As it turned out, the Virtual Storytelling seminar really hit it out of the park. To begin with the main part of the day, the Daytime Cinematography Workshop was presented in a setting that we strive for in our own classes – that of an on-set learning experience, mimicking a behind-the scenes look at the process. Buono would show one of the skits he had produced for SNL and then physically demonstrate on the spot how it came together using only the equipment he and his small company had been traveling with from city to city, which consisted of a package small enough to fit into a small moving van.

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The day is long, but it goes by very quickly because it is full of the necessary information needed to completely prepare and shoot any given short project. Buono starts out by showing how he breaks down a script shot by shot. He then shows how he scouts locations, design shots, puts together lighting plans, and selects his gear package.  Then the practical hands-on element is introduced as scenes are lit and shot by crew Buono selects from the audience, demonstrating exactly how he sets up camera moves, lights a master shot with matching coverage, and works with audio. He takes the footage all the way through his normal on-set workflow, from the camera all the way to the edit using the latest footage management tools. He finishes up with a look to the future of 4K delivery, discussing vital 4K considerations both on set and in post.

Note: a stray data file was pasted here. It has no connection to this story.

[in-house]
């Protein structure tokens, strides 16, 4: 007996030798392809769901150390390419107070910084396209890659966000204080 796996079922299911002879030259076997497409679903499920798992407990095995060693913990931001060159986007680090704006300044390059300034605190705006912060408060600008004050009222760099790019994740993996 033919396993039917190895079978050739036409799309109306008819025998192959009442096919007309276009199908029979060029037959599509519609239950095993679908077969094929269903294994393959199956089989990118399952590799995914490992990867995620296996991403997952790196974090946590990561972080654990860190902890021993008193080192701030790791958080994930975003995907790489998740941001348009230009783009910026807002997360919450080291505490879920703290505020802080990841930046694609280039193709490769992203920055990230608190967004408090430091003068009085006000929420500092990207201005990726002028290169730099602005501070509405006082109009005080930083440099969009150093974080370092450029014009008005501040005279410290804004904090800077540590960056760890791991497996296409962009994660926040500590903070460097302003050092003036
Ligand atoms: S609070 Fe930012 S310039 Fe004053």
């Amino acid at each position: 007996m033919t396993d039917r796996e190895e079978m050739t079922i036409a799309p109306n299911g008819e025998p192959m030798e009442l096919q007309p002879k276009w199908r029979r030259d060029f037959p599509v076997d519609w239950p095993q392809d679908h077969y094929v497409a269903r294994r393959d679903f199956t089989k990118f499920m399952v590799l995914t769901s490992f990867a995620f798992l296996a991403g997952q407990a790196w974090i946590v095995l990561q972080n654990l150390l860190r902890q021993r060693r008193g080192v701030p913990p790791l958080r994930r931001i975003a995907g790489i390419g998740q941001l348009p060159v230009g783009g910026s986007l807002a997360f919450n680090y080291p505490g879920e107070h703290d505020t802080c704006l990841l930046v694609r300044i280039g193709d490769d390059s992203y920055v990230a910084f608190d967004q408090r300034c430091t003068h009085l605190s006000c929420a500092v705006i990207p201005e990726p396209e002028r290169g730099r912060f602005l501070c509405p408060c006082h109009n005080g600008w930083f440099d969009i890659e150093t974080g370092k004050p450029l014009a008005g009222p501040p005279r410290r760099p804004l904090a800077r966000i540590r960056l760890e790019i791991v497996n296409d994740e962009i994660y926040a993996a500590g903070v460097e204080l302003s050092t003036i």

Although there is an official Q&A session held at the end of the first portion of the day the seminar is run to allow a free flow of interaction between the audience and Buono. So, when I wanted to know more about the power of a light source I called out my question and Buono answered it. Likewise was done for all the other queries participants had along the way. Additionally, there is a hands-on hour when everyone is allowed to fiddle, examine and play with all of the gear brought to the seminar, including the cutting edge Movi camera mount (think Steadicam without a body harness). Having an opportunity to manipulate the latest cinematic phenomenon was a remarkable moment of inspiration. It was a kinetic way of hitting the point home that each of us in that room can do what Buono does, that if we apply the skills demonstrated that day there’s no reason we can’t create the best commercials, industrials, short films or what have you to the best of our abilities. It’s just a matter of knowing how. And this seminar is where you can learn how.